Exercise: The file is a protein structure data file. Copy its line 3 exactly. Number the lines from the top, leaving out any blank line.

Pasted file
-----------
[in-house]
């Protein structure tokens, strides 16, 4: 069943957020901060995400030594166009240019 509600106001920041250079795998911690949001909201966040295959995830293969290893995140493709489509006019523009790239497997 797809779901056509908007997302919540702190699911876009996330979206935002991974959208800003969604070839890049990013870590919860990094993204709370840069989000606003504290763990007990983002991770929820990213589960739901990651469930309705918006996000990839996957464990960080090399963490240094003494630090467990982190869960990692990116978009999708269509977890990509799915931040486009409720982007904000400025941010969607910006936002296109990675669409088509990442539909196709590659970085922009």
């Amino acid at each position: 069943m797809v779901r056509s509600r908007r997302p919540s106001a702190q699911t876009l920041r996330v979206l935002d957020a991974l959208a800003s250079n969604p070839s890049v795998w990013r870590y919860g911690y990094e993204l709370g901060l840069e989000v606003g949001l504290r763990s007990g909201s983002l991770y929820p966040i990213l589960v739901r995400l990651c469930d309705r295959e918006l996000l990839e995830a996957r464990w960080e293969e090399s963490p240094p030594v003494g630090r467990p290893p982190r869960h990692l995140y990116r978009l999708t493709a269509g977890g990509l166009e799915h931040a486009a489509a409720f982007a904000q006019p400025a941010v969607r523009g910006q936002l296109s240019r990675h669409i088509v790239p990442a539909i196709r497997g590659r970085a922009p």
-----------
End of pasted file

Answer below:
């Amino acid at each position: 069943m797809v779901r056509s509600r908007r997302p919540s106001a702190q699911t876009l920041r996330v979206l935002d957020a991974l959208a800003s250079n969604p070839s890049v795998w990013r870590y919860g911690y990094e993204l709370g901060l840069e989000v606003g949001l504290r763990s007990g909201s983002l991770y929820p966040i990213l589960v739901r995400l990651c469930d309705r295959e918006l996000l990839e995830a996957r464990w960080e293969e090399s963490p240094p030594v003494g630090r467990p290893p982190r869960h990692l995140y990116r978009l999708t493709a269509g977890g990509l166009e799915h931040a486009a489509a409720f982007a904000q006019p400025a941010v969607r523009g910006q936002l296109s240019r990675h669409i088509v790239p990442a539909i196709r497997g590659r970085a922009p």